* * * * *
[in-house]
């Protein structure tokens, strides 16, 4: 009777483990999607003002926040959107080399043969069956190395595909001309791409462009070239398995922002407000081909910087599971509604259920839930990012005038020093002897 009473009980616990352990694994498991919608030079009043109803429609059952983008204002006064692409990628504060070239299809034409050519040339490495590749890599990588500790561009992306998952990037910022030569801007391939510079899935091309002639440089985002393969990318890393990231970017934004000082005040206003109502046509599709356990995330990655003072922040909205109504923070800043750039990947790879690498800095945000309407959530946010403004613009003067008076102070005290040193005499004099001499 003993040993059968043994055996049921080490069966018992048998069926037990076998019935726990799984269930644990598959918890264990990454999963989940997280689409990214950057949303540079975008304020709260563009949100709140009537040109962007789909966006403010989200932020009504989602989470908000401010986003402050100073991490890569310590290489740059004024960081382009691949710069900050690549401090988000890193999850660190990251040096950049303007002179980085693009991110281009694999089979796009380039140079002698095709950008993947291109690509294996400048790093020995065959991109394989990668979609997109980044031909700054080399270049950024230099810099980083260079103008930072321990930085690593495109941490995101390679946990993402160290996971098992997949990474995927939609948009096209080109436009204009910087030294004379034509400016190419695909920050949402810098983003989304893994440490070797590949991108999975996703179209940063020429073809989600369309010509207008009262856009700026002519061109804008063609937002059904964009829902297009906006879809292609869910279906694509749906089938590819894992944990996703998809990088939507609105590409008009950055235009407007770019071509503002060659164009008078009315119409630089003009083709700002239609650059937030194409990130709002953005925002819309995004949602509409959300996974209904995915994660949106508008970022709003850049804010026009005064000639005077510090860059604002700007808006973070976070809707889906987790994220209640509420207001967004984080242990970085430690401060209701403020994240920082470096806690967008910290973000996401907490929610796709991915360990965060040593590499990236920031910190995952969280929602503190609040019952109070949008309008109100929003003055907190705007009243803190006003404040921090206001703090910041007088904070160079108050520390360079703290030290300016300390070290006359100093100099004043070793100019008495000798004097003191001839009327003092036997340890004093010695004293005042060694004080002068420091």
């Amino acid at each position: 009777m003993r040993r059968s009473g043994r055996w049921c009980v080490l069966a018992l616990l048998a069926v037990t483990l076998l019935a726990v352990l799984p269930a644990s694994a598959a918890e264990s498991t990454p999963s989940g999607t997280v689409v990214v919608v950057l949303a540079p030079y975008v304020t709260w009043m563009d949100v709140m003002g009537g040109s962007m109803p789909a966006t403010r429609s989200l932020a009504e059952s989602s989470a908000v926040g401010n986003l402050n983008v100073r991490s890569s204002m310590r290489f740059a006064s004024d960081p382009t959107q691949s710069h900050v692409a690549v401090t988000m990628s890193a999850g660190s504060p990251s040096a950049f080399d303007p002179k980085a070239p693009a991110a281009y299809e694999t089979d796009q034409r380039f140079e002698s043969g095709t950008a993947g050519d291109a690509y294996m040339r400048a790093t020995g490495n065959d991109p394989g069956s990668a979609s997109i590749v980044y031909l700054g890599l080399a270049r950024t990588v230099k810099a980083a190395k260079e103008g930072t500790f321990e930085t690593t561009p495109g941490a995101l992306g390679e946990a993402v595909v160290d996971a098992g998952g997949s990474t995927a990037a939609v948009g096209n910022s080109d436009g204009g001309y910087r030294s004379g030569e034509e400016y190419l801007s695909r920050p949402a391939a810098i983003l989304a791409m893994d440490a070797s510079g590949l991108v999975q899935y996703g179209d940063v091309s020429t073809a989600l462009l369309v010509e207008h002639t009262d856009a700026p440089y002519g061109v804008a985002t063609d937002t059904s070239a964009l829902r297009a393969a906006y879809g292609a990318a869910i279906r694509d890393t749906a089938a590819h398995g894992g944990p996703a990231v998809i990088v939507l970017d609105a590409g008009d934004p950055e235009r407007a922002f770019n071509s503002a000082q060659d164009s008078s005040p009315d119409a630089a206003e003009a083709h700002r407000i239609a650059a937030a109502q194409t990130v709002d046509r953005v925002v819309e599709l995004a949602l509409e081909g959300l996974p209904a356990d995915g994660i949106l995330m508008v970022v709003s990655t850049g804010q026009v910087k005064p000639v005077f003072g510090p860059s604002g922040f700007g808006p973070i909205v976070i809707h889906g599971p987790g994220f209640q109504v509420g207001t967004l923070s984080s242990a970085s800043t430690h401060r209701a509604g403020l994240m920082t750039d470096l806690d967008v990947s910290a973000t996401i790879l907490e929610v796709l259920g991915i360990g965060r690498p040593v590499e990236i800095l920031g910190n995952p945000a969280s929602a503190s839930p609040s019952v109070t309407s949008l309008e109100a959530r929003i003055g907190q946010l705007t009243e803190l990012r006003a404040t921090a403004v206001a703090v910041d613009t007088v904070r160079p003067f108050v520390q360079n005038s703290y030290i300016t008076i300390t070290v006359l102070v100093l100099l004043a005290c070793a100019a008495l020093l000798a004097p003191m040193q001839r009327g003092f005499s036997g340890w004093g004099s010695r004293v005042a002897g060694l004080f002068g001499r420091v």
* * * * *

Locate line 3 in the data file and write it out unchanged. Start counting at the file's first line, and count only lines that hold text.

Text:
């Amino acid at each position: 009777m003993r040993r059968s009473g043994r055996w049921c009980v080490l069966a018992l616990l048998a069926v037990t483990l076998l019935a726990v352990l799984p269930a644990s694994a598959a918890e264990s498991t990454p999963s989940g999607t997280v689409v990214v919608v950057l949303a540079p030079y975008v304020t709260w009043m563009d949100v709140m003002g009537g040109s962007m109803p789909a966006t403010r429609s989200l932020a009504e059952s989602s989470a908000v926040g401010n986003l402050n983008v100073r991490s890569s204002m310590r290489f740059a006064s004024d960081p382009t959107q691949s710069h900050v692409a690549v401090t988000m990628s890193a999850g660190s504060p990251s040096a950049f080399d303007p002179k980085a070239p693009a991110a281009y299809e694999t089979d796009q034409r380039f140079e002698s043969g095709t950008a993947g050519d291109a690509y294996m040339r400048a790093t020995g490495n065959d991109p394989g069956s990668a979609s997109i590749v980044y031909l700054g890599l080399a270049r950024t990588v230099k810099a980083a190395k260079e103008g930072t500790f321990e930085t690593t561009p495109g941490a995101l992306g390679e946990a993402v595909v160290d996971a098992g998952g997949s990474t995927a990037a939609v948009g096209n910022s080109d436009g204009g001309y910087r030294s004379g030569e034509e400016y190419l801007s695909r920050p949402a391939a810098i983003l989304a791409m893994d440490a070797s510079g590949l991108v999975q899935y996703g179209d940063v091309s020429t073809a989600l462009l369309v010509e207008h002639t009262d856009a700026p440089y002519g061109v804008a985002t063609d937002t059904s070239a964009l829902r297009a393969a906006y879809g292609a990318a869910i279906r694509d890393t749906a089938a590819h398995g894992g944990p996703a990231v998809i990088v939507l970017d609105a590409g008009d934004p950055e235009r407007a922002f770019n071509s503002a000082q060659d164009s008078s005040p009315d119409a630089a206003e003009a083709h700002r407000i239609a650059a937030a109502q194409t990130v709002d046509r953005v925002v819309e599709l995004a949602l509409e081909g959300l996974p209904a356990d995915g994660i949106l995330m508008v970022v709003s990655t850049g804010q026009v910087k005064p000639v005077f003072g510090p860059s604002g922040f700007g808006p973070i909205v976070i809707h889906g599971p987790g994220f209640q109504v509420g207001t967004l923070s984080s242990a970085s800043t430690h401060r209701a509604g403020l994240m920082t750039d470096l806690d967008v990947s910290a973000t996401i790879l907490e929610v796709l259920g991915i360990g965060r690498p040593v590499e990236i800095l920031g910190n995952p945000a969280s929602a503190s839930p609040s019952v109070t309407s949008l309008e109100a959530r929003i003055g907190q946010l705007t009243e803190l990012r006003a404040t921090a403004v206001a703090v910041d613009t007088v904070r160079p003067f108050v520390q360079n005038s703290y030290i300016t008076i300390t070290v006359l102070v100093l100099l004043a005290c070793a100019a008495l020093l000798a004097p003191m040193q001839r009327g003092f005499s036997g340890w004093g004099s010695r004293v005042a002897g060694l004080f002068g001499r420091v």